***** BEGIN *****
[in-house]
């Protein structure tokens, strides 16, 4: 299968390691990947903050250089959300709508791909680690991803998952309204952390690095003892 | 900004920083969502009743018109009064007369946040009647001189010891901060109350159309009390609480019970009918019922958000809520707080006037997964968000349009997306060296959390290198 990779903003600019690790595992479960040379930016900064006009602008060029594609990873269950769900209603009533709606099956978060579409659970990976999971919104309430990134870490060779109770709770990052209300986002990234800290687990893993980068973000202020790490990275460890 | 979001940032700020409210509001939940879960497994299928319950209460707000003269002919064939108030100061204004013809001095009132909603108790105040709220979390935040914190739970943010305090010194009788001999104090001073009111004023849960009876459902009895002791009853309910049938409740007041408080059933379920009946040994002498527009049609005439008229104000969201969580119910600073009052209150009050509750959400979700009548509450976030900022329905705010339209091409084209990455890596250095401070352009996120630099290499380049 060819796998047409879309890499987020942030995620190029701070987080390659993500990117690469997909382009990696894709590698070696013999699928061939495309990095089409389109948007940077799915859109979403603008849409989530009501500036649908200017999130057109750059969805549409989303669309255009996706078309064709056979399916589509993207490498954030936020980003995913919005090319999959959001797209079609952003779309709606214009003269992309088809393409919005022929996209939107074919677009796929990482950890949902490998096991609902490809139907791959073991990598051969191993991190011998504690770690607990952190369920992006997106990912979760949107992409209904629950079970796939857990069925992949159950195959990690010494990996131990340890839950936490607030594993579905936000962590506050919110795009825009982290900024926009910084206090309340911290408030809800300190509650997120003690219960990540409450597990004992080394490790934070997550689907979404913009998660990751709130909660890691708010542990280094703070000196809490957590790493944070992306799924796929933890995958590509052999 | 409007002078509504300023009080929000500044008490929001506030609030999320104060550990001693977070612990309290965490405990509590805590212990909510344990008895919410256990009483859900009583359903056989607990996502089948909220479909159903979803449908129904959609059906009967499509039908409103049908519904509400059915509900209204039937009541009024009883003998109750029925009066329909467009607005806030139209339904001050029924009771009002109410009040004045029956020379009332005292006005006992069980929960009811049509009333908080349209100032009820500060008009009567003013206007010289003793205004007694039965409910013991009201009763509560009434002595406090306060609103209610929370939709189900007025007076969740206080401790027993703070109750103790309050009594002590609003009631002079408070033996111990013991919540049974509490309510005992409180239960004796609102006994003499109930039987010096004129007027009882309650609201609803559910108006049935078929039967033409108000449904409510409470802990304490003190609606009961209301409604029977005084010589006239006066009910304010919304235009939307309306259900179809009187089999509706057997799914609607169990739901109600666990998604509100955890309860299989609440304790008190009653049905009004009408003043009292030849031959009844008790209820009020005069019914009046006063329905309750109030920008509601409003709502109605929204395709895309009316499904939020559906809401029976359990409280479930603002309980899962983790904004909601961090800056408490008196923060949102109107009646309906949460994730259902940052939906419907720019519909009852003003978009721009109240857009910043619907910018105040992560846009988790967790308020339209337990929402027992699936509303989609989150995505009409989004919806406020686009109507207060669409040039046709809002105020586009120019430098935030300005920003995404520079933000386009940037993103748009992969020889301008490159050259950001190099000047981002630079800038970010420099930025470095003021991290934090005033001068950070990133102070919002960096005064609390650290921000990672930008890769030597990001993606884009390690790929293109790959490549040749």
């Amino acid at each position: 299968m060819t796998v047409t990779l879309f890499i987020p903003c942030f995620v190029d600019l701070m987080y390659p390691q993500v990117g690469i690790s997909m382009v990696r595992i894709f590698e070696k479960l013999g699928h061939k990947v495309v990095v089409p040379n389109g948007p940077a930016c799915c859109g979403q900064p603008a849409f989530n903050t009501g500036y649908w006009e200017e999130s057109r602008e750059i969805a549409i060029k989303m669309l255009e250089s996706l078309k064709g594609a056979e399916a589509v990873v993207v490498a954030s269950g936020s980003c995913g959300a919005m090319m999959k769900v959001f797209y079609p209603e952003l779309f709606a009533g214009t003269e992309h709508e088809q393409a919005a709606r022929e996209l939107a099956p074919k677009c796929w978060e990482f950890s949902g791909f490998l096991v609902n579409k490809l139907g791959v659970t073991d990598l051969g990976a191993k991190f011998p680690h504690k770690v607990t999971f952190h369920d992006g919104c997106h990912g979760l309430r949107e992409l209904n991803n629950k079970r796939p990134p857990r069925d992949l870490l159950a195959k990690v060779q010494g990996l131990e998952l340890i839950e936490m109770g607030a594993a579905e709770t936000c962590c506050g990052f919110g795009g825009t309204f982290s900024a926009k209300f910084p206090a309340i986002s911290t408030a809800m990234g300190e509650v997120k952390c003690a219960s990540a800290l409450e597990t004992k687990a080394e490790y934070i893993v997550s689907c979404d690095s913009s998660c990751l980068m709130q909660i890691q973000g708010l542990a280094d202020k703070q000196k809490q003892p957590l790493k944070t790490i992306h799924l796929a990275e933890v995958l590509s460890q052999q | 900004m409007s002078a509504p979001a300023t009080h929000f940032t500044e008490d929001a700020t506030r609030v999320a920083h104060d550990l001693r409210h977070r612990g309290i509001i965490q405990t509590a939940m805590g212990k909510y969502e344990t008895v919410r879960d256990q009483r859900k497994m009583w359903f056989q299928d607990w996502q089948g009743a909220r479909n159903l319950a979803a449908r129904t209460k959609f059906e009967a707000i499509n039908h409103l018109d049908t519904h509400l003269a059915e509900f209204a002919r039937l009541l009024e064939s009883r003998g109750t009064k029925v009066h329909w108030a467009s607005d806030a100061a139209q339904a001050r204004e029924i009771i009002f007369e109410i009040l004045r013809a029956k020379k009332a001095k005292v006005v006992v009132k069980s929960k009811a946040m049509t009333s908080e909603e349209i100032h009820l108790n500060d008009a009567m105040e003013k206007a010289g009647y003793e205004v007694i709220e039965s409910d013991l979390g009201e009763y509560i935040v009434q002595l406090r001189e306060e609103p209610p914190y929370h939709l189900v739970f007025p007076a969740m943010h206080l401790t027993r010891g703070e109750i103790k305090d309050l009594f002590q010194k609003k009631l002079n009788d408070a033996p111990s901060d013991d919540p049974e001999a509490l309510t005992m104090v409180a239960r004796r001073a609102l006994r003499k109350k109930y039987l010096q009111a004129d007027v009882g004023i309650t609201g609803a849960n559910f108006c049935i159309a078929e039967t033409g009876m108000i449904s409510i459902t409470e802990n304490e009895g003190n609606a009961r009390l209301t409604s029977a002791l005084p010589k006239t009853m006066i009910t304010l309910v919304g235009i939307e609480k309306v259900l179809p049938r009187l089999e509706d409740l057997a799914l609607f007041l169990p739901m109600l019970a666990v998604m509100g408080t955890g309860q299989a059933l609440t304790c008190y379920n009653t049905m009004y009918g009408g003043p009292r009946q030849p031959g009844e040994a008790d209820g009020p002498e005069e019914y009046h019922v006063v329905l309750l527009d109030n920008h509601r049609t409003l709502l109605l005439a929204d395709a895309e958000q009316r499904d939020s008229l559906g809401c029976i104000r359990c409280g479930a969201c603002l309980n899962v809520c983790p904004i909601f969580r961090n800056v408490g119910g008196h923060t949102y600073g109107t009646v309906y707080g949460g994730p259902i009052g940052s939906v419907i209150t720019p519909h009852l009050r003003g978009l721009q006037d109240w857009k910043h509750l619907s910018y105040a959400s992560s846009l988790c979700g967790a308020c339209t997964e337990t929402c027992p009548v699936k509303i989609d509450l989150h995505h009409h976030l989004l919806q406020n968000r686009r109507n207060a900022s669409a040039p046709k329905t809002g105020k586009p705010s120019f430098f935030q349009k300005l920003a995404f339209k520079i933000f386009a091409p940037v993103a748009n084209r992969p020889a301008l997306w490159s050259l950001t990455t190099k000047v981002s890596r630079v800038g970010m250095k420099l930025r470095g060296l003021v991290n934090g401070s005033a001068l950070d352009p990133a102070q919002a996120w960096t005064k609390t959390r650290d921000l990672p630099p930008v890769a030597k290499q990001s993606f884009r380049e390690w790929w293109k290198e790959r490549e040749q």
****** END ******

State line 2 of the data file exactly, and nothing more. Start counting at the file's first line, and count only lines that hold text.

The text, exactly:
């Protein structure tokens, strides 16, 4: 299968390691990947903050250089959300709508791909680690991803998952309204952390690095003892 | 900004920083969502009743018109009064007369946040009647001189010891901060109350159309009390609480019970009918019922958000809520707080006037997964968000349009997306060296959390290198 990779903003600019690790595992479960040379930016900064006009602008060029594609990873269950769900209603009533709606099956978060579409659970990976999971919104309430990134870490060779109770709770990052209300986002990234800290687990893993980068973000202020790490990275460890 | 979001940032700020409210509001939940879960497994299928319950209460707000003269002919064939108030100061204004013809001095009132909603108790105040709220979390935040914190739970943010305090010194009788001999104090001073009111004023849960009876459902009895002791009853309910049938409740007041408080059933379920009946040994002498527009049609005439008229104000969201969580119910600073009052209150009050509750959400979700009548509450976030900022329905705010339209091409084209990455890596250095401070352009996120630099290499380049 060819796998047409879309890499987020942030995620190029701070987080390659993500990117690469997909382009990696894709590698070696013999699928061939495309990095089409389109948007940077799915859109979403603008849409989530009501500036649908200017999130057109750059969805549409989303669309255009996706078309064709056979399916589509993207490498954030936020980003995913919005090319999959959001797209079609952003779309709606214009003269992309088809393409919005022929996209939107074919677009796929990482950890949902490998096991609902490809139907791959073991990598051969191993991190011998504690770690607990952190369920992006997106990912979760949107992409209904629950079970796939857990069925992949159950195959990690010494990996131990340890839950936490607030594993579905936000962590506050919110795009825009982290900024926009910084206090309340911290408030809800300190509650997120003690219960990540409450597990004992080394490790934070997550689907979404913009998660990751709130909660890691708010542990280094703070000196809490957590790493944070992306799924796929933890995958590509052999 | 409007002078509504300023009080929000500044008490929001506030609030999320104060550990001693977070612990309290965490405990509590805590212990909510344990008895919410256990009483859900009583359903056989607990996502089948909220479909159903979803449908129904959609059906009967499509039908409103049908519904509400059915509900209204039937009541009024009883003998109750029925009066329909467009607005806030139209339904001050029924009771009002109410009040004045029956020379009332005292006005006992069980929960009811049509009333908080349209100032009820500060008009009567003013206007010289003793205004007694039965409910013991009201009763509560009434002595406090306060609103209610929370939709189900007025007076969740206080401790027993703070109750103790309050009594002590609003009631002079408070033996111990013991919540049974509490309510005992409180239960004796609102006994003499109930039987010096004129007027009882309650609201609803559910108006049935078929039967033409108000449904409510409470802990304490003190609606009961209301409604029977005084010589006239006066009910304010919304235009939307309306259900179809009187089999509706057997799914609607169990739901109600666990998604509100955890309860299989609440304790008190009653049905009004009408003043009292030849031959009844008790209820009020005069019914009046006063329905309750109030920008509601409003709502109605929204395709895309009316499904939020559906809401029976359990409280479930603002309980899962983790904004909601961090800056408490008196923060949102109107009646309906949460994730259902940052939906419907720019519909009852003003978009721009109240857009910043619907910018105040992560846009988790967790308020339209337990929402027992699936509303989609989150995505009409989004919806406020686009109507207060669409040039046709809002105020586009120019430098935030300005920003995404520079933000386009940037993103748009992969020889301008490159050259950001190099000047981002630079800038970010420099930025470095003021991290934090005033001068950070990133102070919002960096005064609390650290921000990672930008890769030597990001993606884009390690790929293109790959490549040749």